Jimmy McGriff – 1971 – Soul Sugar
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A fantastic album, and one of Jimmy’s hardest to find! The set is quite different than most of Jimmy’s other work – and it features short, hard, funky tracks that feel more like obscure 7″ singles than any of Jimmy’s straighter soul jazz work. It almost sounds like The JBs are backing him – as the drums are tight, bass is great, and the overall groove is fantastic! The record’s a little like Jimmy’s Electric Funk album, but harder, with more breaks and basslines – and a non-stop groove that’s a pure delight for any fan of deep funk!
A1 Sugar, Sugar 2:46
A2 Ain’t It Funky Now 3:39
A3 Signed, Sealed, Delivered, I’m Yours 2:49
A4 Dig on It 3:08
A5 Bug Out 3:04
B1 The Now Thing 2:57
B2 You’re the One 3:13
B3 Fat Cakes 3:49
B4 New Volume 3:36
B5 Spirit in the Dark 2:48
The Sonny Lester-produced Soul Sugar looms large in Jimmy McGriff’s vast catalog – while it’s a fool’s errand to pick the organist’s absolute funkiest recording, this one demands serious consideration. Without personnel credits, it’s impossible to know who’s backing McGriff here, but the rhythm section is nonetheless superb – cuts like “Dig on It” (later sampled by A Tribe Called Quest), “Fat Cakes“, and “The Now Thing” rival the Meters for sheer soulfulness. The covers are no less impressive – while renditions of James Brown’s “Ain’t It Funky Now“, Stevie Wonder’s “Signed, Sealed, Delivered“, and Aretha Franklin’s “Spirit in the Dark” remain true to the spirit of the original recordings, the ingenious arrangements also allow McGriff and his band panoramic stretches of space to explore.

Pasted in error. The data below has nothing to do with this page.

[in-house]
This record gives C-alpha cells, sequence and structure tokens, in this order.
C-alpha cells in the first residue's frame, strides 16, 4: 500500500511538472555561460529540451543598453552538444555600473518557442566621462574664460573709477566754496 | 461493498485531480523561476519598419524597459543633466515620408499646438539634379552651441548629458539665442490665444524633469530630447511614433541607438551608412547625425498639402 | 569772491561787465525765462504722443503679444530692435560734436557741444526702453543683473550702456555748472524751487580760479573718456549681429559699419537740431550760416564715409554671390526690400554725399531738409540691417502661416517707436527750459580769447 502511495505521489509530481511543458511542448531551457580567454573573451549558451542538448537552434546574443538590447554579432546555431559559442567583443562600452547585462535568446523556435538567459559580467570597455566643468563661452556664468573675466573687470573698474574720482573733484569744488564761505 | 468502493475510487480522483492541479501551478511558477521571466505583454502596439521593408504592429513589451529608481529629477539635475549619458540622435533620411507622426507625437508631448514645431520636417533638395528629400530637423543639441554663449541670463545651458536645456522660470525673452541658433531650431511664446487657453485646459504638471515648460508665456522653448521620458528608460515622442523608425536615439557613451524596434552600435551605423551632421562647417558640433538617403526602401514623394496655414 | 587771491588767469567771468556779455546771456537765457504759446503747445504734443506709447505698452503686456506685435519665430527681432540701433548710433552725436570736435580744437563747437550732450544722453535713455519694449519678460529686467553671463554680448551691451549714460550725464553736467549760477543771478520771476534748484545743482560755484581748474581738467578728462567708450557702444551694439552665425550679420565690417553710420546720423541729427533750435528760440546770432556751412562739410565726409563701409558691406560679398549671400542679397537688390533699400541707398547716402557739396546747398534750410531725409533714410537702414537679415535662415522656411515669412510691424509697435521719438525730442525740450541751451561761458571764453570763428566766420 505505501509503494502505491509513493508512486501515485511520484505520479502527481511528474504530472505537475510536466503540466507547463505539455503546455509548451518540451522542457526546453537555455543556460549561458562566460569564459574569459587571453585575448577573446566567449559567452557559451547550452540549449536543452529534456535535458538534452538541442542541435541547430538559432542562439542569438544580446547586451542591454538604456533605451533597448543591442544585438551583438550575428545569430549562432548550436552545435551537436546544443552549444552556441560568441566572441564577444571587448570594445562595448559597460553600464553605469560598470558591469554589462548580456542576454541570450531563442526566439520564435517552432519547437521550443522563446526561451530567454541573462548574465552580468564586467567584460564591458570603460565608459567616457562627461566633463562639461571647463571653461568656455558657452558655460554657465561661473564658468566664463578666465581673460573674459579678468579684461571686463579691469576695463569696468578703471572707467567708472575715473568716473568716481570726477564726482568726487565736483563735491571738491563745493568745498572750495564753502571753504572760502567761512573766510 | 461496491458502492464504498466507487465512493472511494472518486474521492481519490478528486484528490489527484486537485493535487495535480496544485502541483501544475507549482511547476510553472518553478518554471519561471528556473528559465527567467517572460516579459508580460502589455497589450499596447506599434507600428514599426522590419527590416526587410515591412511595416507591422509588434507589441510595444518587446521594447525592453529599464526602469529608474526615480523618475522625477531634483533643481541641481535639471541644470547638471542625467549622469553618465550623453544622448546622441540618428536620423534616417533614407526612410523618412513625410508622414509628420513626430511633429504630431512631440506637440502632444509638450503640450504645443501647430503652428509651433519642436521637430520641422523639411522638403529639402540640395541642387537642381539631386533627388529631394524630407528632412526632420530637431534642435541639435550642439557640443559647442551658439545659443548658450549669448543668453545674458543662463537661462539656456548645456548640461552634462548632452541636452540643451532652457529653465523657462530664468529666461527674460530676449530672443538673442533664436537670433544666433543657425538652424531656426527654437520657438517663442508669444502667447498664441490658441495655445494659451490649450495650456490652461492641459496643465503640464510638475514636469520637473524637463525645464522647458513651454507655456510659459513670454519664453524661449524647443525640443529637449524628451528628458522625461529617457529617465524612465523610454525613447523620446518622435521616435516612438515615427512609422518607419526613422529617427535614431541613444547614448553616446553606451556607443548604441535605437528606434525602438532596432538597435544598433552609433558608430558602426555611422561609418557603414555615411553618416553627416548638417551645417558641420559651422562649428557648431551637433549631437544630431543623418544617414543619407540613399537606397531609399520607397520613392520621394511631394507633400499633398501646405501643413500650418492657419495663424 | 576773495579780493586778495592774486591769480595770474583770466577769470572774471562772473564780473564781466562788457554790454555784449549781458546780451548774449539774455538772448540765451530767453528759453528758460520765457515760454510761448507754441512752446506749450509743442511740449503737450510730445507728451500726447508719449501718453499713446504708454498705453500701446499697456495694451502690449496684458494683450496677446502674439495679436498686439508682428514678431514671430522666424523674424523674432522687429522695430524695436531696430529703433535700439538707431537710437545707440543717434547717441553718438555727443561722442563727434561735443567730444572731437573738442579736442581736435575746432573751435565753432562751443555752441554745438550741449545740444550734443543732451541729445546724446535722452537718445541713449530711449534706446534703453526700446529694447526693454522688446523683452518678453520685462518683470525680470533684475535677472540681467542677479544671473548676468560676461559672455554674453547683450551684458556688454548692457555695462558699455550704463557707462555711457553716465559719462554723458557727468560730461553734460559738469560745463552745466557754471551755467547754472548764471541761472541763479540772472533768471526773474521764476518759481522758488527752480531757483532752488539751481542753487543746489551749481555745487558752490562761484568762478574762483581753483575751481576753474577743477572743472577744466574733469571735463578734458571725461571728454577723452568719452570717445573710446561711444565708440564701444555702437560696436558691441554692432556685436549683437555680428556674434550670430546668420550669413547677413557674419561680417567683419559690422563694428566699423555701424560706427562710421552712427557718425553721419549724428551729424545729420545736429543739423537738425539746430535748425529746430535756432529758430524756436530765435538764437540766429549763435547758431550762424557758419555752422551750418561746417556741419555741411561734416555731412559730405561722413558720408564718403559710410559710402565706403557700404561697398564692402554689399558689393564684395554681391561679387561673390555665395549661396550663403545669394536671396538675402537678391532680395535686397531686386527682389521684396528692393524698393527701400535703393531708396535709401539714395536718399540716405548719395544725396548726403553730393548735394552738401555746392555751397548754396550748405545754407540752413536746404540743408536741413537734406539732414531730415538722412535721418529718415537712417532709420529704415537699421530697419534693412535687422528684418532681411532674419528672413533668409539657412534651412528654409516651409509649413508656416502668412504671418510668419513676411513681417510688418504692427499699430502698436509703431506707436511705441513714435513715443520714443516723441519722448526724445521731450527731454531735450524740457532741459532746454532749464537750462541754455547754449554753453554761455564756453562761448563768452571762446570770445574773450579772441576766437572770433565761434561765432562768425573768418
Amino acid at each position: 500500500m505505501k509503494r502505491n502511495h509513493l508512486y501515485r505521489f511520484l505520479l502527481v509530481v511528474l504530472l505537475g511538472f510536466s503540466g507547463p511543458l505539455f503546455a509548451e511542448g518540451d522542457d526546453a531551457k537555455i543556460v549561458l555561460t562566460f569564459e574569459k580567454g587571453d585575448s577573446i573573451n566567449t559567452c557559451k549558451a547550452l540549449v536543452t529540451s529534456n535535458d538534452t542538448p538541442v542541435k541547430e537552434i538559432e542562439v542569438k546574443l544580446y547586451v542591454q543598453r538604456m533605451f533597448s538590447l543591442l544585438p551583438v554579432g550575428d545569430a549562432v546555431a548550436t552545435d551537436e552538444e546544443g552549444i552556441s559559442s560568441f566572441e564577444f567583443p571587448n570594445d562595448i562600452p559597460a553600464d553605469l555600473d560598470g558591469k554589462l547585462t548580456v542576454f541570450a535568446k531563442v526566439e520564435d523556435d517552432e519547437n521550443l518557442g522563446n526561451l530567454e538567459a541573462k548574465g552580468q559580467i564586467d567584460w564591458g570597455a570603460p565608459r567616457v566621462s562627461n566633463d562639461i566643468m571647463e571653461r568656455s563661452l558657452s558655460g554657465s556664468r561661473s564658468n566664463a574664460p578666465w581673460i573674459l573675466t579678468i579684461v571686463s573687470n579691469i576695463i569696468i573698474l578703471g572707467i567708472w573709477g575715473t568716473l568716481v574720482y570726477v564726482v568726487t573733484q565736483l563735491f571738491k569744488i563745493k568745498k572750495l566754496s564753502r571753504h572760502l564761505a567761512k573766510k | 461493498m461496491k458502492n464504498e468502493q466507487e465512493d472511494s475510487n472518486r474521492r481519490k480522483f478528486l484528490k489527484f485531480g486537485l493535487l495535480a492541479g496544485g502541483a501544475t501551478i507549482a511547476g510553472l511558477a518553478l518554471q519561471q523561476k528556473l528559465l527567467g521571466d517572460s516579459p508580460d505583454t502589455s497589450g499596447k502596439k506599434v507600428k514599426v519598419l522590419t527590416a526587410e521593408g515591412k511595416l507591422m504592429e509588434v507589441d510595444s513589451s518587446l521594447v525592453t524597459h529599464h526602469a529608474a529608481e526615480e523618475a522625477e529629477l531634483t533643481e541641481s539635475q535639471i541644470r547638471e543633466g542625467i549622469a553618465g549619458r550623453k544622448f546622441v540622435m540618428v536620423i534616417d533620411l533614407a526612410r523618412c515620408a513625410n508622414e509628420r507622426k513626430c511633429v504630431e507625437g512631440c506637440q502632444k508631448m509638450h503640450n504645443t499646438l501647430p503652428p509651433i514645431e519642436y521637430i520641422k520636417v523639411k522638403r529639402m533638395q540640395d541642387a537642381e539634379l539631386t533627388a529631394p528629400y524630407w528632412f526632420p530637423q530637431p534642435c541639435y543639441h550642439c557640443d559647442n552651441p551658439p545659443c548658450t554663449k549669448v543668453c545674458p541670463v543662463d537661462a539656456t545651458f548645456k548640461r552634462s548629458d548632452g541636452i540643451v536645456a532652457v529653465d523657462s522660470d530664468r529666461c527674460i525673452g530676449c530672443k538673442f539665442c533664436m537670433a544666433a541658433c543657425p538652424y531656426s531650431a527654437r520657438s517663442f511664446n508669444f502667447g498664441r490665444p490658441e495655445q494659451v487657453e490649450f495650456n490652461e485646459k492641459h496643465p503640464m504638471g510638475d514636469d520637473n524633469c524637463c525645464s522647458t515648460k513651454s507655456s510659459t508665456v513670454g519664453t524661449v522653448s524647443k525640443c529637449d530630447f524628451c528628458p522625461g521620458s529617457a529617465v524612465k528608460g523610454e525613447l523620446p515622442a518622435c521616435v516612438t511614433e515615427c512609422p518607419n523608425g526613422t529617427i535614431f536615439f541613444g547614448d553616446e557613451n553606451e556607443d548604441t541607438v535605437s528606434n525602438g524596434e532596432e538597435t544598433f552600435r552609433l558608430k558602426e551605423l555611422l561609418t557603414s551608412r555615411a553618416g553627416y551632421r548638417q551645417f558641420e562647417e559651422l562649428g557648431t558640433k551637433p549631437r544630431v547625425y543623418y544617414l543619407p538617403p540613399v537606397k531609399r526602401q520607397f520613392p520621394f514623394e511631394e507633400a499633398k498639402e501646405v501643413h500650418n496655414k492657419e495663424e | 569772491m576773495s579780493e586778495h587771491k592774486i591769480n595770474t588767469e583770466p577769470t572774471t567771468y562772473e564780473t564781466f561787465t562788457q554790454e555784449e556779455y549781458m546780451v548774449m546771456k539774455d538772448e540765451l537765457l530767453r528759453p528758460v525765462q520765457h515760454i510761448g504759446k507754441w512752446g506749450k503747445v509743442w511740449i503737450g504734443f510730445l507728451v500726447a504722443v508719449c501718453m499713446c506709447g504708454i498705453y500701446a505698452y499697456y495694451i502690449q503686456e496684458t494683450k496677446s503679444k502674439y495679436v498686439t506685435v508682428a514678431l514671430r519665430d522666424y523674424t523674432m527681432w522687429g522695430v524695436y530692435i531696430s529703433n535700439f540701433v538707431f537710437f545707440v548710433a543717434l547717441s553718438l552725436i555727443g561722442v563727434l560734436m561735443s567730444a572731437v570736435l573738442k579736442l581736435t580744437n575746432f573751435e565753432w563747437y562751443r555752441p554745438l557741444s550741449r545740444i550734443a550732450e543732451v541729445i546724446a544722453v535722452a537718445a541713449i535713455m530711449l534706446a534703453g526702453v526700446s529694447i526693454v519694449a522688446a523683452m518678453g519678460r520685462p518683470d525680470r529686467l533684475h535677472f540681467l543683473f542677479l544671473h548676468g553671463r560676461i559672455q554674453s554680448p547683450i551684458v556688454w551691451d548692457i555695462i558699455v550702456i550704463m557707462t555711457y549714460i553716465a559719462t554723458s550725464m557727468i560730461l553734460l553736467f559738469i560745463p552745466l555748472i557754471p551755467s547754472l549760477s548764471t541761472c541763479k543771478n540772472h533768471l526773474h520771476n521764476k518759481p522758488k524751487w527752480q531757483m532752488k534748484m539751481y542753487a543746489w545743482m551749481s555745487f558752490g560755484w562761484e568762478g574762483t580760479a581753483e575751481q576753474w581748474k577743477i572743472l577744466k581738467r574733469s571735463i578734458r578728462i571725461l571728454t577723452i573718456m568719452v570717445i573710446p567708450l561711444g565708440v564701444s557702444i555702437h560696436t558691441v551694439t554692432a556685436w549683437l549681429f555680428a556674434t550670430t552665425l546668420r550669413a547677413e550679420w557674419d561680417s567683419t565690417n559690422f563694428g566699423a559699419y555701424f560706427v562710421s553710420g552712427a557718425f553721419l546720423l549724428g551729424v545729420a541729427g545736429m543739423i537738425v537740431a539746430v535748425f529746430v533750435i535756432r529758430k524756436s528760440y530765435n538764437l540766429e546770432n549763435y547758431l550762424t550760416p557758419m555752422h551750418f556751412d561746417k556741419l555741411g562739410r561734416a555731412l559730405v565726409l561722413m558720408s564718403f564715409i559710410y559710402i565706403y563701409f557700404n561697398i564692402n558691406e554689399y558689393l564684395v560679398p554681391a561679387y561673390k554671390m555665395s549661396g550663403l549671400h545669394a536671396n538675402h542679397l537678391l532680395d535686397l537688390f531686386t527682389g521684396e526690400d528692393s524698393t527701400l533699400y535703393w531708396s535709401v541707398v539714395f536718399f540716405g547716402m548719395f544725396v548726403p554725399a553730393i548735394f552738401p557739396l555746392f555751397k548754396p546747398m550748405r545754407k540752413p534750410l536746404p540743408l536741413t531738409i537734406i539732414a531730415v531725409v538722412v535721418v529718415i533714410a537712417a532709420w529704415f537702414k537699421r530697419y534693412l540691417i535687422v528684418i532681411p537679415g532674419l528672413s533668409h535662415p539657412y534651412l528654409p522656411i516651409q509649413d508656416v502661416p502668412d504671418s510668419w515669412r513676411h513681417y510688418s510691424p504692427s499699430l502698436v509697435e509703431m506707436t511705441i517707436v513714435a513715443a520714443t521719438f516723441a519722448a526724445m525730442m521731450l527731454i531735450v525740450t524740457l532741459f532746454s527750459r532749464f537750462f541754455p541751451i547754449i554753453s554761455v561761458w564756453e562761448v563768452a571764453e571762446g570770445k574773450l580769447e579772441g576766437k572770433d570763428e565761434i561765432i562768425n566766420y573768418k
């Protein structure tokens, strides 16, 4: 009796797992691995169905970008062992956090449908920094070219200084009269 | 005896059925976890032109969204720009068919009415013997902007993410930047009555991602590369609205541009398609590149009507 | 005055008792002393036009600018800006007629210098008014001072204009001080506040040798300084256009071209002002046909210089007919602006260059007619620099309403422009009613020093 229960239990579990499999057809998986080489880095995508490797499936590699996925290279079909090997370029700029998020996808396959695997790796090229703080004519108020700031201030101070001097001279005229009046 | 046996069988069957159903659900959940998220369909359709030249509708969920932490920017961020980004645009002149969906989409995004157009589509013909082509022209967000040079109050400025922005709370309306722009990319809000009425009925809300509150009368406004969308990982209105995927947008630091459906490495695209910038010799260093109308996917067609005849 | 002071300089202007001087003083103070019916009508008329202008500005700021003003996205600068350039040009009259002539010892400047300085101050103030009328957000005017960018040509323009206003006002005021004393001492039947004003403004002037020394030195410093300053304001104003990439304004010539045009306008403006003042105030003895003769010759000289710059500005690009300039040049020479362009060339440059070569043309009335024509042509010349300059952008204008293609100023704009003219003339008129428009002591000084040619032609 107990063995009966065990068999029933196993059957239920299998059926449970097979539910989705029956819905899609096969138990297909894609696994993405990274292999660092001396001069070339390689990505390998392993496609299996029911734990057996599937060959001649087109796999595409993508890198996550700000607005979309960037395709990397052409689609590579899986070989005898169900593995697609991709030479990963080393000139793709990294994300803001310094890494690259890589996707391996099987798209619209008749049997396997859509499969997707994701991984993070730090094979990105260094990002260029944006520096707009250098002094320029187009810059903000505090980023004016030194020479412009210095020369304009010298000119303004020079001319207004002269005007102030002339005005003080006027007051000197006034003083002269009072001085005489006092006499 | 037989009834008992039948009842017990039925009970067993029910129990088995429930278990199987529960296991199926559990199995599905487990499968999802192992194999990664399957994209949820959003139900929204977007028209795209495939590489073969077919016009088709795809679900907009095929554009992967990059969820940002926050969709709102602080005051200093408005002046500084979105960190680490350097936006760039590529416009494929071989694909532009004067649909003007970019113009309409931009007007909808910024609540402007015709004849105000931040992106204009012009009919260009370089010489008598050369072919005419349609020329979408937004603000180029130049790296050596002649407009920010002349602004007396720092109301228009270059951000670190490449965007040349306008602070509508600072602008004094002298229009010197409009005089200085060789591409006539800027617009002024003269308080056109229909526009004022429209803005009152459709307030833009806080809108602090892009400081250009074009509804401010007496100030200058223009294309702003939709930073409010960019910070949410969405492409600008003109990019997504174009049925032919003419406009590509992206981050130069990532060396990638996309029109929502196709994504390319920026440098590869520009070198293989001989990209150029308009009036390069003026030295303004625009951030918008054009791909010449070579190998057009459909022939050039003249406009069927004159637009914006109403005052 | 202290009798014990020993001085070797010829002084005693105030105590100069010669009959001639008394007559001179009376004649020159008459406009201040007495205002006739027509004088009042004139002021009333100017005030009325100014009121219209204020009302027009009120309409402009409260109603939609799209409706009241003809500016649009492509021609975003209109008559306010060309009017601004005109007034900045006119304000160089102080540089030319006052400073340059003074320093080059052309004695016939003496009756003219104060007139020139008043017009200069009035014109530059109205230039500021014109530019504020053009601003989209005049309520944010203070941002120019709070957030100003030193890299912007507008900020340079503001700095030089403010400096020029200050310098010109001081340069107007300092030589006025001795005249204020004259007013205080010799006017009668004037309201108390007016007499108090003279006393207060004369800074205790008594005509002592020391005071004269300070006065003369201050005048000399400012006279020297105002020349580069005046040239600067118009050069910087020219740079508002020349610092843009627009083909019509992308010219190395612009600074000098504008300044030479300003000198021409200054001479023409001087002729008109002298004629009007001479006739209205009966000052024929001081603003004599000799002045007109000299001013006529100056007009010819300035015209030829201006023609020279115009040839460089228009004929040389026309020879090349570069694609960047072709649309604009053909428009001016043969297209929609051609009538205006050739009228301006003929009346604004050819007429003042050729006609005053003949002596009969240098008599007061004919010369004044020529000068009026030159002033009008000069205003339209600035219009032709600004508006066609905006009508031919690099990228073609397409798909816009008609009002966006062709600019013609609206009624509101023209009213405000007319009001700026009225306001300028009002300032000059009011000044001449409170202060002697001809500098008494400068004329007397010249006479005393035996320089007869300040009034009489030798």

This 1971 session finds McGriff continuing to do like so many other jazz musicians of the time: embrace and adapt to the emergence of funk and soul into mainstream music, and recontextualize it in a jazz arena. The results are an unsurprisingly delicious slice of jazz-funk made from the finest ingredients. The superb playing of Richard Davis on electric bass is unquestionably the anchor throughout the album’s nine slices, leaving McGriff and company to follow suit with loose (but not too far out) improvisation that’s as equally relaxing as it is invigorating. While McGriff’s adventurous side is slightly tamed, it’s that willingness to improv and blend together as a cohesive unit that makes Groove Grease such a tasty statement that is consistently fresh with repeated listenings.